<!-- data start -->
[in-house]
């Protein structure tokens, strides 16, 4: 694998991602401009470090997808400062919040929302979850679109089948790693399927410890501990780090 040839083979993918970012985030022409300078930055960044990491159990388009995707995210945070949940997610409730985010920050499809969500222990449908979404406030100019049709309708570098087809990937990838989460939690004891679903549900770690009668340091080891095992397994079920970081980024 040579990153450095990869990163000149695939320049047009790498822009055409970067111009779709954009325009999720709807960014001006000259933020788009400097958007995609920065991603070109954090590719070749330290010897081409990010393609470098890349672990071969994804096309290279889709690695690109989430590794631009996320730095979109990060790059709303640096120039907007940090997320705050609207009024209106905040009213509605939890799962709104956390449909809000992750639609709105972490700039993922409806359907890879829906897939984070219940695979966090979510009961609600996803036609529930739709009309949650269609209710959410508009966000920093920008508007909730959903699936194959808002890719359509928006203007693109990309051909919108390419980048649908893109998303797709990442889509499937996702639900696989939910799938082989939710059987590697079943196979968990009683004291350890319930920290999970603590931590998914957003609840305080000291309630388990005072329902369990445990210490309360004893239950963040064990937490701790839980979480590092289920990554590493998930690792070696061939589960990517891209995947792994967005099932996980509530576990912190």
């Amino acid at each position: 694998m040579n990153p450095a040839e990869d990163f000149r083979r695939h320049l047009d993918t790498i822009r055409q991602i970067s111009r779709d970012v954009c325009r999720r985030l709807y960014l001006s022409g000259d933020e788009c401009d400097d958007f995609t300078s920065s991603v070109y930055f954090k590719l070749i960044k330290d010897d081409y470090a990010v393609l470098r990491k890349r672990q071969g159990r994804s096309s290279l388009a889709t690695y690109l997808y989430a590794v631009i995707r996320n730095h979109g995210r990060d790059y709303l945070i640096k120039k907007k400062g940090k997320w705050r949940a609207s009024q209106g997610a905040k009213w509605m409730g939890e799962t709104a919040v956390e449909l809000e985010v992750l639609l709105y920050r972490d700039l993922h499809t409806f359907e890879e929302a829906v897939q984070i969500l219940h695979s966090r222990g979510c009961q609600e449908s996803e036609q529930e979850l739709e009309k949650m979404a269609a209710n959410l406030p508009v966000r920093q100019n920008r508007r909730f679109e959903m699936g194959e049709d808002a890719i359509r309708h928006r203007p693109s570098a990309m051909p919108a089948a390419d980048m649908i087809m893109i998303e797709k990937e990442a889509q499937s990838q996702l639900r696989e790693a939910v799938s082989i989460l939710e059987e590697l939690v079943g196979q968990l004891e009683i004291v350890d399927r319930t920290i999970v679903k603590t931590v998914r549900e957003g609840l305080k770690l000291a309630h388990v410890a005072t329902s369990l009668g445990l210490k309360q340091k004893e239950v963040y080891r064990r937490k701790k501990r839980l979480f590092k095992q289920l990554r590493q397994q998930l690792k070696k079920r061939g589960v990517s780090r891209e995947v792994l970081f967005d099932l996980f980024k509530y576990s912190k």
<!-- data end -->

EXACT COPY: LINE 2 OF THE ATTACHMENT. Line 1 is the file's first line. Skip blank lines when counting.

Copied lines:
């Protein structure tokens, strides 16, 4: 694998991602401009470090997808400062919040929302979850679109089948790693399927410890501990780090 040839083979993918970012985030022409300078930055960044990491159990388009995707995210945070949940997610409730985010920050499809969500222990449908979404406030100019049709309708570098087809990937990838989460939690004891679903549900770690009668340091080891095992397994079920970081980024 040579990153450095990869990163000149695939320049047009790498822009055409970067111009779709954009325009999720709807960014001006000259933020788009400097958007995609920065991603070109954090590719070749330290010897081409990010393609470098890349672990071969994804096309290279889709690695690109989430590794631009996320730095979109990060790059709303640096120039907007940090997320705050609207009024209106905040009213509605939890799962709104956390449909809000992750639609709105972490700039993922409806359907890879829906897939984070219940695979966090979510009961609600996803036609529930739709009309949650269609209710959410508009966000920093920008508007909730959903699936194959808002890719359509928006203007693109990309051909919108390419980048649908893109998303797709990442889509499937996702639900696989939910799938082989939710059987590697079943196979968990009683004291350890319930920290999970603590931590998914957003609840305080000291309630388990005072329902369990445990210490309360004893239950963040064990937490701790839980979480590092289920990554590493998930690792070696061939589960990517891209995947792994967005099932996980509530576990912190």